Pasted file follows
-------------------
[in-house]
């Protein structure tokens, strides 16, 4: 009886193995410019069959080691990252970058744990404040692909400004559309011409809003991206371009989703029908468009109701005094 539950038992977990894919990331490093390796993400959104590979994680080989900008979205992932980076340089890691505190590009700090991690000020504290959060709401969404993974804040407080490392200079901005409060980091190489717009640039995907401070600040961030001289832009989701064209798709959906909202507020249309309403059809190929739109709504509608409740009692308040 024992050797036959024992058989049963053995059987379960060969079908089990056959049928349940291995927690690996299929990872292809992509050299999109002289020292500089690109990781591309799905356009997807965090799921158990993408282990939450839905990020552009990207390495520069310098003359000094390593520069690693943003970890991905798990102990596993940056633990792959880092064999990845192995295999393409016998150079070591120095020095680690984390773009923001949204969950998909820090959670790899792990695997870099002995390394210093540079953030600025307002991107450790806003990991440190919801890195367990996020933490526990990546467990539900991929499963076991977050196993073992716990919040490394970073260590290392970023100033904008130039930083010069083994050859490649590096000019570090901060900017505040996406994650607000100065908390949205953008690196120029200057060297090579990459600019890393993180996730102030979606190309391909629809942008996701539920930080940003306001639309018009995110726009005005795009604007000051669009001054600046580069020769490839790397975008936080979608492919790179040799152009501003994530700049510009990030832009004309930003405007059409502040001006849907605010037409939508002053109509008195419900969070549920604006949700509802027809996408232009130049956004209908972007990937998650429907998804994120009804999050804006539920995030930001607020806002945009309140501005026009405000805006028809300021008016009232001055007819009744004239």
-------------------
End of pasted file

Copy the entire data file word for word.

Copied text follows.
[in-house]
């Protein structure tokens, strides 16, 4: 009886193995410019069959080691990252970058744990404040692909400004559309011409809003991206371009989703029908468009109701005094 539950038992977990894919990331490093390796993400959104590979994680080989900008979205992932980076340089890691505190590009700090991690000020504290959060709401969404993974804040407080490392200079901005409060980091190489717009640039995907401070600040961030001289832009989701064209798709959906909202507020249309309403059809190929739109709504509608409740009692308040 024992050797036959024992058989049963053995059987379960060969079908089990056959049928349940291995927690690996299929990872292809992509050299999109002289020292500089690109990781591309799905356009997807965090799921158990993408282990939450839905990020552009990207390495520069310098003359000094390593520069690693943003970890991905798990102990596993940056633990792959880092064999990845192995295999393409016998150079070591120095020095680690984390773009923001949204969950998909820090959670790899792990695997870099002995390394210093540079953030600025307002991107450790806003990991440190919801890195367990996020933490526990990546467990539900991929499963076991977050196993073992716990919040490394970073260590290392970023100033904008130039930083010069083994050859490649590096000019570090901060900017505040996406994650607000100065908390949205953008690196120029200057060297090579990459600019890393993180996730102030979606190309391909629809942008996701539920930080940003306001639309018009995110726009005005795009604007000051669009001054600046580069020769490839790397975008936080979608492919790179040799152009501003994530700049510009990030832009004309930003405007059409502040001006849907605010037409939508002053109509008195419900969070549920604006949700509802027809996408232009130049956004209908972007990937998650429907998804994120009804999050804006539920995030930001607020806002945009309140501005026009405000805006028809300021008016009232001055007819009744004239």